This week, the American Heart Association brought together top scientists and researchers to Scientific Sessions 2016, an event featuring five days of the best in science and cardiovascular research. A few of these researchers introduced new results from the latest sodium research. Want to learn more? Check out these headlines for the latest sodium science information revealed this week, along with excerpts from the articles.
“A majority of Americans consume too much sodium and not enough potassium, according to a preliminary study presented at the American Heart Association’s Scientific Sessions 2016. U.S. Centers for Disease Control and Prevention (CDC) and National Institutes of Health (NIH) researchers analyzed 24-hour urine excretions—the gold standard measure for sodium intake—from a sample of 827 U.S. adults, aged 20 to 69, participating in the 2014 National Health and Nutrition Examination Survey. This is the first nationally-representative estimate of U.S. sodium intake based on 24-hour urine excretions.”
“People who taste bitterness in food strongly are nearly twice as likely to eat more than the minimum recommended daily limit of sodium, according to preliminary research presented Sunday. The study analyzed data of 407 people in rural Kentucky who have two or more heart disease risk factors and were participating in cardiovascular disease risk-reduction research, including the effects of genes. Researchers examined participants’ dietary habits and associations with a variant of a gene that influences how keenly people perceive bitter taste.”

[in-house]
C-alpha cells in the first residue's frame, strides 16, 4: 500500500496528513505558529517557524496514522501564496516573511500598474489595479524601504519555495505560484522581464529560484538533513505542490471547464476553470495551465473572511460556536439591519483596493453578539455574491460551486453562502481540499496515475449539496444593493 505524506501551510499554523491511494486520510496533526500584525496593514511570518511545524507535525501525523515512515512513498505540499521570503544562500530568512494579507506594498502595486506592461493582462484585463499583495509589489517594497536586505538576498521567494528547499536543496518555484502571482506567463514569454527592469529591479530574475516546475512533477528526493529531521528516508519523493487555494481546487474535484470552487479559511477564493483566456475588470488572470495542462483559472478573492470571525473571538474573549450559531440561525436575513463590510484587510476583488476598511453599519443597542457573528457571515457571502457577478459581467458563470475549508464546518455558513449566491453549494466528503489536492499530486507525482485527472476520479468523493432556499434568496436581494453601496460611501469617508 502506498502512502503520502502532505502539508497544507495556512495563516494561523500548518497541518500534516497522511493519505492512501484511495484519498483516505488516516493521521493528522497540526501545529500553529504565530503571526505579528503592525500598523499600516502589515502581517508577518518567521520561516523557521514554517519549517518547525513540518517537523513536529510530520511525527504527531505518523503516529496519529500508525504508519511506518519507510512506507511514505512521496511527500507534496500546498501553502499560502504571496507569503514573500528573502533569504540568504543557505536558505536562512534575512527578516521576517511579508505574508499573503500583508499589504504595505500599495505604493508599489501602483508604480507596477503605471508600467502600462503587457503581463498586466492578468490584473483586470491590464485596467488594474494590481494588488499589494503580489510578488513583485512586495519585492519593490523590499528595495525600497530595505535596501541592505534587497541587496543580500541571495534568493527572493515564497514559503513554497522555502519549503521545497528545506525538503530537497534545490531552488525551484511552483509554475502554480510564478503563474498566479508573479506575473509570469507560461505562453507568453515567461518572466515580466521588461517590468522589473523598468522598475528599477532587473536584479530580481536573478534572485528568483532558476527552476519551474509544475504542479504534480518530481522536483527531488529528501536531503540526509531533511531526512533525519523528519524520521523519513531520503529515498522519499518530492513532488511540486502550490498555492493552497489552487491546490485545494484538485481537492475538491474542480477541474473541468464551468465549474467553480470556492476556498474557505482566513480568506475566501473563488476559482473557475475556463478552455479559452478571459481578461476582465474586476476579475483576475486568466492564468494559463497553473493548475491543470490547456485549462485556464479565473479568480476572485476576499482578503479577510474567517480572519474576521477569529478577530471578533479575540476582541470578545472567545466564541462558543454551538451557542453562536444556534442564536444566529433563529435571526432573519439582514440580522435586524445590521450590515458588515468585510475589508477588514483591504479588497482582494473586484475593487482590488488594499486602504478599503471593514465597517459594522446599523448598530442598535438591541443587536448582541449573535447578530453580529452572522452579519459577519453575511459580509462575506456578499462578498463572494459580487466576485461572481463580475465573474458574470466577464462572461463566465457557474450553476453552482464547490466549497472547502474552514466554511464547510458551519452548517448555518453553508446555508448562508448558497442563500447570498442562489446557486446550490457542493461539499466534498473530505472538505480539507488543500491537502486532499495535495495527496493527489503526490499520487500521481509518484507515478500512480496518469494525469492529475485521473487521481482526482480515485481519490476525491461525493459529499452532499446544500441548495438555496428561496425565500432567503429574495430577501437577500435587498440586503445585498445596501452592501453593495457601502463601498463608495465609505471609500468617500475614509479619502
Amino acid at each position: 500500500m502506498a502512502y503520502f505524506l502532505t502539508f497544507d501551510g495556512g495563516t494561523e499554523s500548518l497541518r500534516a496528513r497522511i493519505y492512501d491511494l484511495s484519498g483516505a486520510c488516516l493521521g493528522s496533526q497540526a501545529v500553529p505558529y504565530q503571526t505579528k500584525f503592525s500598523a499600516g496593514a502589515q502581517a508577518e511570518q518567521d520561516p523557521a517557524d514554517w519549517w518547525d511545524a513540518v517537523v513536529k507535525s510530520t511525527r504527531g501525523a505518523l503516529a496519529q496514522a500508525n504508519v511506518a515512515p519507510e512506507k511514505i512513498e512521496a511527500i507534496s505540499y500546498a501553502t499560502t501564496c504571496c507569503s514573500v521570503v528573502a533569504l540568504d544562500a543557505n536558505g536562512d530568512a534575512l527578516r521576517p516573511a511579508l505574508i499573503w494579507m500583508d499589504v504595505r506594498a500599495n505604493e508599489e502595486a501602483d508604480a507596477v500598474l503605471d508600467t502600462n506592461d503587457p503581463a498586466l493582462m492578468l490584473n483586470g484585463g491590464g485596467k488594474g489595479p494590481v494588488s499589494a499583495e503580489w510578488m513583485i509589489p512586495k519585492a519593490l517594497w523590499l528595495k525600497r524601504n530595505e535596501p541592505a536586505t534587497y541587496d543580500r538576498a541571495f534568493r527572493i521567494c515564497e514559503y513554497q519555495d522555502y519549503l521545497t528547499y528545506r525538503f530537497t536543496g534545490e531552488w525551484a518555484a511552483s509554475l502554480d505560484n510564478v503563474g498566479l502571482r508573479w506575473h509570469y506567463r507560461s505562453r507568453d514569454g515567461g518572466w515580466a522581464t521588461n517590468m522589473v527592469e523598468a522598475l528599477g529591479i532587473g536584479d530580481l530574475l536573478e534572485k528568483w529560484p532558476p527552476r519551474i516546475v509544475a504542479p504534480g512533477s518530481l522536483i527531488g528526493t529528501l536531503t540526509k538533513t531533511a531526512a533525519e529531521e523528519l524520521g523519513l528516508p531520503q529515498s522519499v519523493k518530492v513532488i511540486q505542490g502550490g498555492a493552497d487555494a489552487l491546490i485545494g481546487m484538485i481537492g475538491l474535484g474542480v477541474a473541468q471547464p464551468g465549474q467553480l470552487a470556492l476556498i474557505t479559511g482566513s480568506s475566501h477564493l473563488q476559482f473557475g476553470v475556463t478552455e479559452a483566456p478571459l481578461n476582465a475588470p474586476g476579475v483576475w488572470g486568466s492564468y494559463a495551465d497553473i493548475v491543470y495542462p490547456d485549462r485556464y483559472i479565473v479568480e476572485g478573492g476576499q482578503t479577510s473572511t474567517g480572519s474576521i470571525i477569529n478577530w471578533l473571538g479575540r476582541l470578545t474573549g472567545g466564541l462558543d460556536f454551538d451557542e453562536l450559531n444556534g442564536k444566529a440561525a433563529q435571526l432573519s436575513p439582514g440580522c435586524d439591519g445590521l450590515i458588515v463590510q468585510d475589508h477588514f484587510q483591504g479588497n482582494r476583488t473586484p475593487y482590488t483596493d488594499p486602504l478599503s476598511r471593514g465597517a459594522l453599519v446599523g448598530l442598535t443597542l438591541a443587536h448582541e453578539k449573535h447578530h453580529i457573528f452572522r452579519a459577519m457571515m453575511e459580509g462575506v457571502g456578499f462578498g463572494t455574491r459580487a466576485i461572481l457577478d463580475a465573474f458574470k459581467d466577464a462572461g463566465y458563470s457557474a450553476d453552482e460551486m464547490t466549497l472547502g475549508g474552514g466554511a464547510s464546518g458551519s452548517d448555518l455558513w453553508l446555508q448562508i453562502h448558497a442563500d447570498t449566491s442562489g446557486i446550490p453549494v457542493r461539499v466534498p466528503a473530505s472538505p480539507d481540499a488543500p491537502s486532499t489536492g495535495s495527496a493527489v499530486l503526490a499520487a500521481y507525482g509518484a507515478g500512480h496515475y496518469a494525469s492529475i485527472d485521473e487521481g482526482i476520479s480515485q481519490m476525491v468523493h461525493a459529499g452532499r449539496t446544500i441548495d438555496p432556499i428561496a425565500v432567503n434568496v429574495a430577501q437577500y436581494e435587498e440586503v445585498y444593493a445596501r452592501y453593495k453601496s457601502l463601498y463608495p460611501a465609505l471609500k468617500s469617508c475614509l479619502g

“Inherited taste differences may explain why some people consume too much salt, research suggests. Previous research had revealed that people carrying a common variant of the gene TAS2R38 tend to avoid heart-healthy foods with bitter properties, such as broccoli and dark leafy greens. The gene enhances bitter taste perception. The new study found that individuals with the same gene variant were 1.9 times more likely to consume higher than recommended levels of sodium than those without it.”
“You've heard of a sweet tooth, but what about a salt tooth? Some people carry a gene that may give them more of a taste for salt, a new study finds.”
Read more of the top news stories released at Scientific Sessions 2016.